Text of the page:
Wednesday, January 27, 2010

Challenge, Day 9. Time to start talking about guts.

I drove my little blue Plymouth Acclaim, the one that I inherited from Grams. It was metallic light blue, with denim-blue seats and hand-cranked windows, and from the driver’s seat I could reach around to pop down all four door locks. I slid through the woods on the bending road and the gray and brown trees stood by on each side. The stickly underbrush straggled around the trunks above the orange-brown floor of leaves. The radio spooned out a feel-good song. ------------------------------------------------------------------------------------ Those days were some of the most bittersweet. I had learned pretty early on that the fearsome, horrible pieces in my life could be very neatly hidden from the view of the greater population. Sometimes I could even hide them from myself. I could live and keep up my various faces with little effort. That was the scary part. The scarier parts were the moments of reflection; the deep, tormenting dread of what wasn’t right inside my heart. Life was and yet wasn’t serious; it was filled with highs and lows. -------------------------------------------------------------------- It was when college didn’t mean the big bad future and friends were always ready to go for a drive. When five AM dragged you out of bed to go watch the sunrise with your friend. When you could go to bed at two in the morning without the mental torment that you’d be way too knocked out to get your homework done the next day. When each little social thing was something to look forward to and a new hairstyle brought a fresh change to life. When there were no second thoughts about spending the evening driving around with just a radio, a friend, and maybe a bag or two of Swedish Fish. ------------------------------------------------------------------------------------ Those years were finite. I would move away and start growing up in earnest. I would start learning things I thought I already knew. I would look over my shoulder at memories and easily pick out the foolishness and mistakes, the hypocrisy and deceit I lived in. ------------------------------------------------------------------------------------ What about today? Can someone be seventeen and twenty-three? What about silly and introspective? If not, I do not exist! I’m like a kid with an instruction manual – there are many of the old personality traits, but there are new insights to keep me grounded. And one crucial fact: I’m redeemed by the blood of Jesus Christ, the Lamb. Praise God!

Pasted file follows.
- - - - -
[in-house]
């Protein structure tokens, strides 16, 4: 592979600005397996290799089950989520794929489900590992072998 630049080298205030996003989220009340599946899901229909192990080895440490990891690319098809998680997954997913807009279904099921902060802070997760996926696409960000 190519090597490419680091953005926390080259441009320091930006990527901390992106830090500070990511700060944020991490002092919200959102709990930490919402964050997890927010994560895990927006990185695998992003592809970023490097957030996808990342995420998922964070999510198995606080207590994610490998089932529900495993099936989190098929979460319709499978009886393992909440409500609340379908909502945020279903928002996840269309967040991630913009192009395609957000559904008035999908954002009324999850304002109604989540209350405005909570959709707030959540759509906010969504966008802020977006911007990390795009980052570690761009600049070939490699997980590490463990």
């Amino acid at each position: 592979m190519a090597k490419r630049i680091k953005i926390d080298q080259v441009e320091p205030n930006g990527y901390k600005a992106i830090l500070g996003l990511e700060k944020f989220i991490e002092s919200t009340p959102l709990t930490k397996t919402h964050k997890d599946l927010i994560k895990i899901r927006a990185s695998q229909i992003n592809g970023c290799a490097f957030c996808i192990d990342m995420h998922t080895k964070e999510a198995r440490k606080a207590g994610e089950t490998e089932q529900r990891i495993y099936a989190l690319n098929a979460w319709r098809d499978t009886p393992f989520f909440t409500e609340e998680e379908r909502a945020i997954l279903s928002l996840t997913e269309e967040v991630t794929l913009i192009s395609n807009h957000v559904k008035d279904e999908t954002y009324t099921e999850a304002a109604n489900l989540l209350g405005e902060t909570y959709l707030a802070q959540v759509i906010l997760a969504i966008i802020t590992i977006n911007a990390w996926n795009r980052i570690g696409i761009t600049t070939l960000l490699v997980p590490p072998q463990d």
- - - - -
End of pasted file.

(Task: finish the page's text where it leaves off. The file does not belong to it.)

1 comment:

Karen Lange said...

Swedish Fish? If I'd known you had them I would have come along.

I'm 17 and 48 if you must know. I think it's a common feeling. When I get it all figured out I will let you know:)